The latest code of Evil Genius now includes a global domination map. This shows the five different regions of the world for executing the 20 or so scripted missions that are unlocked as your notoriety increases. "You make the decisions about how many technicians and other personnel you send on the mission, then once you've got the right equipment in place, you authorise the go," explained Hassabis. "Depending on what set-up you choose, they'll either succeed or not. If you fail, there'll be a lot of heat created in the region you attacked and a lot of your minions will be dead. If you're successful, whatever you wanted -such as a shrunken Eiffel Tower - will get taken back to your base."
Creating 'heat' in a region of the world by completing acts of infamy inevitably alerts the local Forces of Justice agents, who will soon make their way to your island via dinghy, sub or helicopter to cause you mayhem. There are six levels of agent for each territory, ranging from your basic Navy SEALs right up to the almost-invincible super-agents that include Bond-clone John Steele. You'll soon learn which parts of your island are vulnerable to attack and can set up fiendish traps and silly distractions to see off the hapless agents, including minefields, coconut grenades and mutant monkeys.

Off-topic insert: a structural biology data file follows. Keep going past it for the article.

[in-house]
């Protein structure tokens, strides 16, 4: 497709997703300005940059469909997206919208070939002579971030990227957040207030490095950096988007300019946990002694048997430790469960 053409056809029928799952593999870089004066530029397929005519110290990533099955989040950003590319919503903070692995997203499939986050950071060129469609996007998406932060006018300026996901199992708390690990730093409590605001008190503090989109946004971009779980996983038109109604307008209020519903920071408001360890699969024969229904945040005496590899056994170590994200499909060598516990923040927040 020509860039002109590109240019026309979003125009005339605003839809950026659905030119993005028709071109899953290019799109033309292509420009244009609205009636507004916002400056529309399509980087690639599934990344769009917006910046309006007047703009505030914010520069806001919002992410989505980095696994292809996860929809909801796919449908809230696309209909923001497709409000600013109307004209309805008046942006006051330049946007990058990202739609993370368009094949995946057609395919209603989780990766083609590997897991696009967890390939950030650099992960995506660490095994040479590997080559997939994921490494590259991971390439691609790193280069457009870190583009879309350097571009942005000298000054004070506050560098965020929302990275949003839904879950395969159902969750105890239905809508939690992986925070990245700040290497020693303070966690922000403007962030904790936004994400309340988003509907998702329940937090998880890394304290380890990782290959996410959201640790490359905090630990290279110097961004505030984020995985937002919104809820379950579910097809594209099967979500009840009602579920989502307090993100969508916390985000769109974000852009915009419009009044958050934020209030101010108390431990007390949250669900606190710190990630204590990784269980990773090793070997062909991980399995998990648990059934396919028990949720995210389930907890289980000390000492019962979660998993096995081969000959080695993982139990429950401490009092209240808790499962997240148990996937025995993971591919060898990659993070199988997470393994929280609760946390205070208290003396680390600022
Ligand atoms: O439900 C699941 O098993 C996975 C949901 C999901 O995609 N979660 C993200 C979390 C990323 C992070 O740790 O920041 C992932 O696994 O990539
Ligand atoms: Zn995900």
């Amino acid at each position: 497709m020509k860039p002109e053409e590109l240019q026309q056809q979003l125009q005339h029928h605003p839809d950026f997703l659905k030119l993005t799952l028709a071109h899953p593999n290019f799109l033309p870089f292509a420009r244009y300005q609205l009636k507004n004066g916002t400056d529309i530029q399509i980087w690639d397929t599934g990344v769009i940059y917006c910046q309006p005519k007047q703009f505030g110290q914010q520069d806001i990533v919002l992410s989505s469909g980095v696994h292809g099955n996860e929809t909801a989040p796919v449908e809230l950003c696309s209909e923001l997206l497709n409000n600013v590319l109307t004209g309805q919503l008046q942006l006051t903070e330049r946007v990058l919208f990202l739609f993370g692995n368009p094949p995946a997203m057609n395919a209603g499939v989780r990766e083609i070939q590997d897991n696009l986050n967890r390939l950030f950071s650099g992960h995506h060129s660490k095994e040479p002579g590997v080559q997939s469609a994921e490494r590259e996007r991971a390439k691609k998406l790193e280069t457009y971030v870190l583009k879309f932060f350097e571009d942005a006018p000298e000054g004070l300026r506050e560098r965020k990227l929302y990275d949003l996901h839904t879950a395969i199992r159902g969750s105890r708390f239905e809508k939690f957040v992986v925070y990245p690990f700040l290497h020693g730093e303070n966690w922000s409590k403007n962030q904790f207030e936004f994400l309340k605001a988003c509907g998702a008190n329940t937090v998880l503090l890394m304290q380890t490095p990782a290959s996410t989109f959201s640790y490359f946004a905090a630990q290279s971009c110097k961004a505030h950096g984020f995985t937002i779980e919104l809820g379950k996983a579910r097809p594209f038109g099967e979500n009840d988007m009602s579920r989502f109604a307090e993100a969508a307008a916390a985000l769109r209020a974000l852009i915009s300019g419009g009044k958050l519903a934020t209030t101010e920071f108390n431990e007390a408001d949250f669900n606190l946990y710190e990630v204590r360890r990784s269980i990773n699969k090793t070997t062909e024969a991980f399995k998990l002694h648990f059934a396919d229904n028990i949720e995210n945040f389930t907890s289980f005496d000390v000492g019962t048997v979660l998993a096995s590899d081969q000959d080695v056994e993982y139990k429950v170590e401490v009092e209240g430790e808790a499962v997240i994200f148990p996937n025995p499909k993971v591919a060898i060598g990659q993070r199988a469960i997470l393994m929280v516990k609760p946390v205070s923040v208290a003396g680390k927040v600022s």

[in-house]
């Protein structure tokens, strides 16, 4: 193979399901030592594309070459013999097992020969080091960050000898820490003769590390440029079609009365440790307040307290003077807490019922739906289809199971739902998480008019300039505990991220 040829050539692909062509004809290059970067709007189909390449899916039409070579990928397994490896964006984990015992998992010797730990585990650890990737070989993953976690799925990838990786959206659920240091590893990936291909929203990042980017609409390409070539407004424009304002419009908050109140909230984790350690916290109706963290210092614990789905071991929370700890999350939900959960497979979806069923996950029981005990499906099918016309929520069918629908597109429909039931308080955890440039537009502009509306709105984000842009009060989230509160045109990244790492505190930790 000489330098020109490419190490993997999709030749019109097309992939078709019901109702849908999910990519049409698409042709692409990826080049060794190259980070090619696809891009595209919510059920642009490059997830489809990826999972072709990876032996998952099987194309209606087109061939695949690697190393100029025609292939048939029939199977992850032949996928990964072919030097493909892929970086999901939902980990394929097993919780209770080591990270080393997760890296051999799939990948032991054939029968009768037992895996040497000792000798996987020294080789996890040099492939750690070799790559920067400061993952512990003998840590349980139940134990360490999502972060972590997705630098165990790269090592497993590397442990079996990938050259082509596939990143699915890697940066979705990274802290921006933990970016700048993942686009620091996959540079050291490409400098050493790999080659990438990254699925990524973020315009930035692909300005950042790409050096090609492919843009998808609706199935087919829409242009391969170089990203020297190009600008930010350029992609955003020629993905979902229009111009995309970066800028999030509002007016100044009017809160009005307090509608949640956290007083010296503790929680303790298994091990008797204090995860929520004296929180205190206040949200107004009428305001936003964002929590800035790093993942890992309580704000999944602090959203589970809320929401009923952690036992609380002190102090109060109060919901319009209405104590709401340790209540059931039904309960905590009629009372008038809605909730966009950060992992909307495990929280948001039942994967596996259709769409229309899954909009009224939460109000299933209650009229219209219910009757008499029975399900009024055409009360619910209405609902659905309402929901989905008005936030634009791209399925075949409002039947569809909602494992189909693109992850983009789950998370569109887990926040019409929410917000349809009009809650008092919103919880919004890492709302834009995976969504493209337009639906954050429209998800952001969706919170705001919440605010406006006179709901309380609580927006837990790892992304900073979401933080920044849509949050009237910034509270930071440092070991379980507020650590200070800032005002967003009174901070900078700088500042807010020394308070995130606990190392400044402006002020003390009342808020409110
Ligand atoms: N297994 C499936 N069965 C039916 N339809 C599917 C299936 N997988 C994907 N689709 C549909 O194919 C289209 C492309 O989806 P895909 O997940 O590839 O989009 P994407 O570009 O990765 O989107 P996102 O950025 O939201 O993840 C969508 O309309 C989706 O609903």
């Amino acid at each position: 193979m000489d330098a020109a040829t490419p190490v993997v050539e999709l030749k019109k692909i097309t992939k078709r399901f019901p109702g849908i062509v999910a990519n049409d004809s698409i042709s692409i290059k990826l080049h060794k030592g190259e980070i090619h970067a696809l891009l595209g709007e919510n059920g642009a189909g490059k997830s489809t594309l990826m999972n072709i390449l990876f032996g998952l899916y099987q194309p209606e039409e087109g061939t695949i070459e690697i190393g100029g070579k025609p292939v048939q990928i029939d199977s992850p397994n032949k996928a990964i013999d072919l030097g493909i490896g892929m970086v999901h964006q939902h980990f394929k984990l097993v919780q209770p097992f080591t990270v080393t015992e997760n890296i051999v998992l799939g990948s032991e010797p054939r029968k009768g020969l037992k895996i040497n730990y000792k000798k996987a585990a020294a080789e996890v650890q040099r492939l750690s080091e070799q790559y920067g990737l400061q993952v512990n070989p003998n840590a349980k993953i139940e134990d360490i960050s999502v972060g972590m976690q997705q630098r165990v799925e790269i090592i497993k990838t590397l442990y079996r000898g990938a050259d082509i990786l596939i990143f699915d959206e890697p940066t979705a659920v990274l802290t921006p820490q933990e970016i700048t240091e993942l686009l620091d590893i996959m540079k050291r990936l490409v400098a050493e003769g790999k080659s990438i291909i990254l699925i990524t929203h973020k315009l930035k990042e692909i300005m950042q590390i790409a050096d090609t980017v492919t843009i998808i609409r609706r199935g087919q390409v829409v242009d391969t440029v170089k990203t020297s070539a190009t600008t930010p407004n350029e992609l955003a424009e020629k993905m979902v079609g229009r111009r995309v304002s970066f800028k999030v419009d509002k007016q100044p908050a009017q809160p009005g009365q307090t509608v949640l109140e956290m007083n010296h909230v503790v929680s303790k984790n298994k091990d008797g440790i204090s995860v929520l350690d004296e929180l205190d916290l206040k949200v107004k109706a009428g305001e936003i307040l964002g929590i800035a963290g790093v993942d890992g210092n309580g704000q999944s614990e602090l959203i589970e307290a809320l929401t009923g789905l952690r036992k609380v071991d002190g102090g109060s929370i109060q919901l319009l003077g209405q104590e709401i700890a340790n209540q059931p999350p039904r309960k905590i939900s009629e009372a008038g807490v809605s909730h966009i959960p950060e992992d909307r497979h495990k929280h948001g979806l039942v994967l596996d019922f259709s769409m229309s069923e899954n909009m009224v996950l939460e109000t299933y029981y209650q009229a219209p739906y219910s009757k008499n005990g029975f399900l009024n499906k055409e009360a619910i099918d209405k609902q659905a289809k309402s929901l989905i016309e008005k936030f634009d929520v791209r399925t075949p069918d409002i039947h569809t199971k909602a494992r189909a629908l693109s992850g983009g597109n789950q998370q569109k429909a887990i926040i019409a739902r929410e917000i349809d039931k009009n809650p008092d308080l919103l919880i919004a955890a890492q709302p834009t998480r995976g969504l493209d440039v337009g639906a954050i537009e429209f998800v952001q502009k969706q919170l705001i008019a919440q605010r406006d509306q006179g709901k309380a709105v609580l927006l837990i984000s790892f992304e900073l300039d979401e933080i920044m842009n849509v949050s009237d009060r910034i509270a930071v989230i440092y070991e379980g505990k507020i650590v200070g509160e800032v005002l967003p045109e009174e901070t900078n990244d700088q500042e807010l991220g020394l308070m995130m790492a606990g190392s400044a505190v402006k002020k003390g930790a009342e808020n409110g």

What A Gas
However, a supervillain is nothing without his doomsday machine and the game has a quality selection on offer, each with a choice of delivery vehicles and payloads, depending on which technology path you pursue. "For example, there's a cloning gas delivered by rocket that explodes in the atmosphere and turns everyone into an exact carbon copy of your evil genius," Hassabis told us.
Evil Genius has certainly progressed since we last saw the game back in the autumn, aptly demonstrated by the excellent new main menu screen parodying those chic Bond film intro sequences created in the 1960s by designer Maurice Binder, complete with a John Barry music pastiche.
There are also now over 1,000 fantastic hand-drawn cartoon animations, created over a period of two years. If the 25-strong Evil Genius development team can continue this dedication and attention to detail, Demis Hassabis will have no choice but to release his loyal and hardworking Elixir captives when this promising RTS romp launches in September.
Henchmen Are The Key To Success In Evil Genius
Although your minions play an important part in any evil machinations to rule the world, your henchmen (like Jaws and Oddjob of James Bond infamy) are the frontline in the constant battle against the Forces of Justice. A total of 12 henchmen are available in Evil Genius, each with their own unique abilities and special powers. Ivan, for example, is a Best Russian Spetznatz with a lethal Cossack grenade while Papa Lazaru is a voodoo priest possessing a long-range doll attack and black magic that can turn agents from different regions against each other. Hassabis reckons that at any time, you could have up to half a dozen henchmen working for you, but you have to be careful - some henchmen despise each other and will make your secret base an interpersonal relationship war zone.
Processor: PC compatible,
OS: Windows 9x, Windows 2000 Windows XP, Vista, Win 7, Win 8, Win 10.
Game Features:Single game mode